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Browse All : Images of Gulf of California

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International Space Sta...
2007-01-22 0:0:0
 
Description ISS006-E-51456 (2003) --- Marias Islands, Mexico is featured in this image photographed by an Expedition Six crewmember on the International Space Station. The view shows the land-sea interactions along a section of Mexico's west coast just south of Mazatlan and the Isla Marias archipelago. The islands are a manifestation of intersecting plate boundaries -- the East Pacific Rise spreading center that traces south from the Gulf of California, and the subduction zone that consumes the Cocos plate beneath southern Mexico. These islands are biologically important: they comprise the Islas Marias Biosphere Reserve and contain endemic species of raccoons and rabbits, and important habitat for birds and marine life. Between the islands and the mainland, swirling surface currents are highlighted by the sun glint reflecting off the ocean surface. Along the Mexican coast, water flows out from a coastal lagoon, and near shore currents carry sediment (light colored water) along the beach front.
International Space Sta...
2005-12-28 0:0:0
 
Description ISS012-E-07151 (5 November 2005) --- Cabo San Lucas, Baja California Sur, Mexico is featured in this image photographed by an Expedition 12 crewmember on the international space station. The built-up areas of the Cabo (cape) San Lucas stand out as bright, angular areas inland from the main bay on the tip of the Baja California peninsula. The town is centered on the bay, which looks out onto the blue waters of the Gulf of California. Three dry river beds (white sands in this arid environment) descend from rugged, wooded hills to the coastline. Rivers sands then accumulate to form white beaches visible along the coastline adjacent to the city. Cabo San Lucas (current population 41,000) is a tourist hotspot known for its mild sunny winter weather, and is frequented mainly by visitors from around the world. New neighborhoods are spreading north and northwest along major roads, and larger developments stretch northeast along the coast for 40 kilometers from Cabo San Lucas to the slightly larger city of San Jos? del Cabo (not visible).
International Space Sta...
2006-05-31 0:0:0
 
Description ISS013-E-16599 (9 May 2006) --- Wave sets and tidal currents in the Gulf of California are featured in this image photographed by an Expedition 13 crewmember on the International Space Station. In this image, sunglint off the Gulf of California gives the water a silver-gray appearance rather than the usual azure blue color. The sunglint allows us to see several active features which would not be visible otherwise. In this view of Punta Perihuete, Mexico we can see three major features: biological or man-made oils floating on the surface; the out-going tidal current; and complex wave patterns. The oils on the surface are recognizable as light grey, curved and variable-width streamers shaped by the local winds and currents. Plankton, fish, natural oil seeps and boats dumping bilges are all potential sources for these oils.
International Space Sta...
2007-11-14 0:0:0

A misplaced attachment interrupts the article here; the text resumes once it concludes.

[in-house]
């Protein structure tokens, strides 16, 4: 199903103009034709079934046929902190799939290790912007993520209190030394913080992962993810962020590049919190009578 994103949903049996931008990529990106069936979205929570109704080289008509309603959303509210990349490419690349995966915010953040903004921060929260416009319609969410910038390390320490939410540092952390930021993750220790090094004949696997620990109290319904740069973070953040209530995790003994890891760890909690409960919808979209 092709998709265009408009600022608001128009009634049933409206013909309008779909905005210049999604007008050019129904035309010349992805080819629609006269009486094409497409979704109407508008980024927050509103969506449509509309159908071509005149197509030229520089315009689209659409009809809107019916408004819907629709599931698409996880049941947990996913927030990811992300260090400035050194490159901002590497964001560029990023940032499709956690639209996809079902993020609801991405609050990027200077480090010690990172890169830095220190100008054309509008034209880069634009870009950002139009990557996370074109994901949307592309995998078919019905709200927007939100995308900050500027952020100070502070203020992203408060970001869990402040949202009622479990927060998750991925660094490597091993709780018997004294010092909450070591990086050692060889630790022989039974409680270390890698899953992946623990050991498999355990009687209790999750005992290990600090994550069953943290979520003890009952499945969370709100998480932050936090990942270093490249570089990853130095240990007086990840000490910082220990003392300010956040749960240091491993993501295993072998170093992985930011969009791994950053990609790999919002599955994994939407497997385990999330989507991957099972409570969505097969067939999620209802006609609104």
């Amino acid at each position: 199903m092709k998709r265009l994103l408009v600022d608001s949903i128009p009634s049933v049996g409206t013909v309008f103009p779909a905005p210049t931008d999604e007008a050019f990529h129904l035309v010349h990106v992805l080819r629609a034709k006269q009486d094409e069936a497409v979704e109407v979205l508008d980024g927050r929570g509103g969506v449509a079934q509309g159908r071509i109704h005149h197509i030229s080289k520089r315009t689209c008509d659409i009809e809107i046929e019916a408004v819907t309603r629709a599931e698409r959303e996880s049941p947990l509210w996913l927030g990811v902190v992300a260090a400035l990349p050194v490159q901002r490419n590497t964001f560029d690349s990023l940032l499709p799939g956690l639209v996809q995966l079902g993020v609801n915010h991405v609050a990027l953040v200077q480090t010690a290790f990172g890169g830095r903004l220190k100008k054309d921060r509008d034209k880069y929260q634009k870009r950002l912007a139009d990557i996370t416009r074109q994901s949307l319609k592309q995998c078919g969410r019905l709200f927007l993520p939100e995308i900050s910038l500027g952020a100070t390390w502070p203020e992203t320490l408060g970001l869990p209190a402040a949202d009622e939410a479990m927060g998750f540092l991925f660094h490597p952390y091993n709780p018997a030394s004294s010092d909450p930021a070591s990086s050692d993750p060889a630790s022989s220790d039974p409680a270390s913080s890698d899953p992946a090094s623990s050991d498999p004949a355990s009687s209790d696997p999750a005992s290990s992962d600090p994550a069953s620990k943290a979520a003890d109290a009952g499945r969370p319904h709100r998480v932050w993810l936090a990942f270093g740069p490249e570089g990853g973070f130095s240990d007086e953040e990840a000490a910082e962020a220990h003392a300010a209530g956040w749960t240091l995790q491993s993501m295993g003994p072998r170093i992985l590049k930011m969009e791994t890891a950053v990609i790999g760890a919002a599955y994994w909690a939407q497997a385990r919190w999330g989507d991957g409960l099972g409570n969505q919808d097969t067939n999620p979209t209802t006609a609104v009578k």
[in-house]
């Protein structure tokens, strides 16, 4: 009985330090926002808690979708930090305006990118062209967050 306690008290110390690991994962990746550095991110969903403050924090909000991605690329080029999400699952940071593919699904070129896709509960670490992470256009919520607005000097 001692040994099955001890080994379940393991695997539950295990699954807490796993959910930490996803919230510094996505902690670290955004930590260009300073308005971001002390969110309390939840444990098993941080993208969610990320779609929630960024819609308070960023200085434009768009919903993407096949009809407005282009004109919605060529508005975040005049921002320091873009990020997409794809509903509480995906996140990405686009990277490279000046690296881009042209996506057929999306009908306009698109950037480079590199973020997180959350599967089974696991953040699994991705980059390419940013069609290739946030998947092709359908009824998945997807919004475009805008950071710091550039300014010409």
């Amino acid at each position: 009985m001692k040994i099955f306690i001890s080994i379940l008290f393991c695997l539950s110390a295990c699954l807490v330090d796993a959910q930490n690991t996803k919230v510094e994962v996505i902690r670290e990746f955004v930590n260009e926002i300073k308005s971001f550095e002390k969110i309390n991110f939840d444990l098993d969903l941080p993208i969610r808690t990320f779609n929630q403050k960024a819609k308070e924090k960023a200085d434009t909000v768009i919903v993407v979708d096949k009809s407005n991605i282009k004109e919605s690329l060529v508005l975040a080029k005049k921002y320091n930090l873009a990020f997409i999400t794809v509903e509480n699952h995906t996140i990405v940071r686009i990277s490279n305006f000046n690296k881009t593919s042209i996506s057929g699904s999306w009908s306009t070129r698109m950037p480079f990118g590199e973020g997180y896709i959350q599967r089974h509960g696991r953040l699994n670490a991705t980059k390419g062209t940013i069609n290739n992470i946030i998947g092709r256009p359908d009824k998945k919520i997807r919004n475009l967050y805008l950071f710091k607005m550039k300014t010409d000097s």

Description ISS015-E-07928 (13 May 2007) --- Isla San Lorenzo and Isla Las Animas are featured in this image photographed by an Expedition 15 crewmember on the International Space Station. Located in the northern Gulf of California, Isla (island) San Lorenzo and Isla Las Animas -- part of the Midriff Islands -- record geologic processes involved in the creation of the Baja California peninsula over several hundred million years, according to scientists. A geologist walking along the 17-kilometer long central ridge of Isla San Lorenzo from the southeastern to the northwestern end would first encounter Cretaceous granitic rock in the southeastern third of the island (light tan, center left). The central third of the island is comprised mainly of older Paleozoic metamorphic rocks (brown, center; directly above "Isla San Lorenzo"). Together, these very old rocks form the crystalline "basement" of the island. The northwestern third of Isla San Lorenzo, and much of adjacent Isla Las Animas, is composed of much more recent volcanic and marine sedimentary rocks (yellow-brown to light brown, center right). According to scientists, these rocks were formed by volcanoes and fissure eruptions in and around basins in the growing Gulf of California between 5-8 million years ago. The islands themselves were formed as a result of uplift of crustal blocks along the southeastward-trending San Andreas Fault. This image illustrates the largely pristine nature of these islands. The islands are located in the rain shadow of mountains on the Baja Peninsula to the west, and arid conditions prevail through much of the year. The scarcity of water has limited human presence on the islands, and allowed flora and fauna unique to each island (known as endemic species) to flourish -- particularly reptiles. The islands are also home to colonies of seabirds and seals, both of which take advantage of deep productive waters adjacent to the eastern Baja coast. Shallow waters and high levels of nutrients can also lead to blooms of green phytoplankton; two such blooms can be seen along the coastline of Isla Las Animas (center right, in north and west-facing embayments). Surface water patterns around the islands -- enhanced by sunlight reflectance off the water surface -- are due to wind- and current-induced roughness (silver-gray regions). Regions of dark blue water are indicative of calm surface conditions, or the presence of oils and surfactants that decrease surface tension.
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